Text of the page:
In a collaboration with Microsoft Research Asia and the Institute of Computing Technology at the Chinese Academy of Sciences (CAS) researchers tested how the Kinect's body-tracking features can be used in sign-language recognition, according to the official Inside Microsoft Research website.
According to the blog, initial results show that the technology built from Kinect for Windows can help those who use sign language as primary language to better interact with computers, similar to speech recognition software.
The system features a Translation Mode that translates sign language into text or speech, which currently supports American sign language with the capacity to support other sign language varieties.
Using an avatar, the system's Communications Mode allows a deaf or hard-of-hearing person to communicate with a hearing person. The avatar acts out the text input from a keyboard and when the deaf or hard-of-hearing person responds with sign language, it is converted into text.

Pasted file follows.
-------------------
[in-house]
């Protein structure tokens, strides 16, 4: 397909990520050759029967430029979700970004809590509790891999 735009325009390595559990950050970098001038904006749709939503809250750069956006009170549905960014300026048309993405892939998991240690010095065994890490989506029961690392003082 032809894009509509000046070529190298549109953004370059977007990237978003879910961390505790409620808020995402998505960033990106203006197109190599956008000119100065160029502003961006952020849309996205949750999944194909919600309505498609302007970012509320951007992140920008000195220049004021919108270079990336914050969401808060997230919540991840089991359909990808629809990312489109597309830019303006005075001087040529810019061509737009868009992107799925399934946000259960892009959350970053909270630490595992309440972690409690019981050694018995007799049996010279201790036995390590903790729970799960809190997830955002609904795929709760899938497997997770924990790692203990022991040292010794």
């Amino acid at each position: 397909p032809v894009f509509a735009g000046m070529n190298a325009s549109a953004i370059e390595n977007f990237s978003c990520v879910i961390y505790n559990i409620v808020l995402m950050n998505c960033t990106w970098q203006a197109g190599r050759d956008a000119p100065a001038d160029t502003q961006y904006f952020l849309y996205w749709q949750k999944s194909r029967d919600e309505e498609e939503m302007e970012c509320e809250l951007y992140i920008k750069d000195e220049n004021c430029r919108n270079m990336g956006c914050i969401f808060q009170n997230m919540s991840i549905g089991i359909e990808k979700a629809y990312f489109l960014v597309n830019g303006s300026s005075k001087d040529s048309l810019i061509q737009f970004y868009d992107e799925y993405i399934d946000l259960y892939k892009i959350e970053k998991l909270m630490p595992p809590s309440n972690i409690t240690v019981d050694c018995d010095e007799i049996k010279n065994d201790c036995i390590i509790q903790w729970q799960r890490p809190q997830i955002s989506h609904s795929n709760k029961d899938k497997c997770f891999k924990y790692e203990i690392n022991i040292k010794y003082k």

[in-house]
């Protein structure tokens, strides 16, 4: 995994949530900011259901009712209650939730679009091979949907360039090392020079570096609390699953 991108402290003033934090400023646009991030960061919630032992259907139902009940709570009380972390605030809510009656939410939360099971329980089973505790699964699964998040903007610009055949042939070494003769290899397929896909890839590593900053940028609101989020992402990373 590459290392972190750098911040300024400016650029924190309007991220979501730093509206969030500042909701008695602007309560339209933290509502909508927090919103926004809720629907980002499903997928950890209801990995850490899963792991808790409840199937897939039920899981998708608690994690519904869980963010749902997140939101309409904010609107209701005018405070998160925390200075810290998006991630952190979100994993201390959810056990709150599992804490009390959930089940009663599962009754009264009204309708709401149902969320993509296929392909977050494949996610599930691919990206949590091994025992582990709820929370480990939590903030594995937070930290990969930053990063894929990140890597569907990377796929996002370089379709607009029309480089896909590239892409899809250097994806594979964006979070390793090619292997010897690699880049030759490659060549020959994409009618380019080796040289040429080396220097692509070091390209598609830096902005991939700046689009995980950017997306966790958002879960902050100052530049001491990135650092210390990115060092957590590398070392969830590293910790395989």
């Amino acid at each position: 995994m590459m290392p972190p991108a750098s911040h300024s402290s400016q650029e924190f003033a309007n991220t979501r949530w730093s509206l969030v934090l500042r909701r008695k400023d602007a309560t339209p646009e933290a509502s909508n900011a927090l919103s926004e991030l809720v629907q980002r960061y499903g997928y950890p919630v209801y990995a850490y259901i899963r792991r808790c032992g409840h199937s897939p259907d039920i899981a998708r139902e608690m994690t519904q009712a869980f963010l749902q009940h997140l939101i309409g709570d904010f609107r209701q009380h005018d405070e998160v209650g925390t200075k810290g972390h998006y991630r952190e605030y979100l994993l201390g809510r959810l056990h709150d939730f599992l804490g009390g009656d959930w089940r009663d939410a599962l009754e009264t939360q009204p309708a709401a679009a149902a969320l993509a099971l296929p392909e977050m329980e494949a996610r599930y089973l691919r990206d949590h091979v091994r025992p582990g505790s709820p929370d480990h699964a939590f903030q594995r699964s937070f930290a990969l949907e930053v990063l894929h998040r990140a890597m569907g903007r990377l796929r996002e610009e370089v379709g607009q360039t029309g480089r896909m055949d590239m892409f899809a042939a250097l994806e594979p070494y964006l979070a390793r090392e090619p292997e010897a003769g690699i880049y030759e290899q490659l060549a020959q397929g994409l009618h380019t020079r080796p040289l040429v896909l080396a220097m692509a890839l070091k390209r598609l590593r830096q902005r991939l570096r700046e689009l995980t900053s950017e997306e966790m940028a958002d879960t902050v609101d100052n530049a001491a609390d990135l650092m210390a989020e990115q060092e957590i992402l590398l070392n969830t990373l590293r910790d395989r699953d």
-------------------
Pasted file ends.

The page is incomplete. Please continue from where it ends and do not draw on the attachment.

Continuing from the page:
"From our point of view," says CAS Professor Xilin Chen told the blog. "The most significant contribution is that the project demonstrates the possibility of sign-language recognition with readily available, low-cost 3-D and 2-D sensors."
The research features in the paper "Sign Language Recognition and Translation with Kinect." The paper was co-authored by CAS researchers Xiujuan Chai, Guang Li, Yushun Lin, Zhihao Xu, Yili Tang, and Chen, as well as principal researcher at Microsoft Research Asia, Ming Zhou. The project was supported by Microsoft Research Connections.
You can watch the technology in action in the video above.
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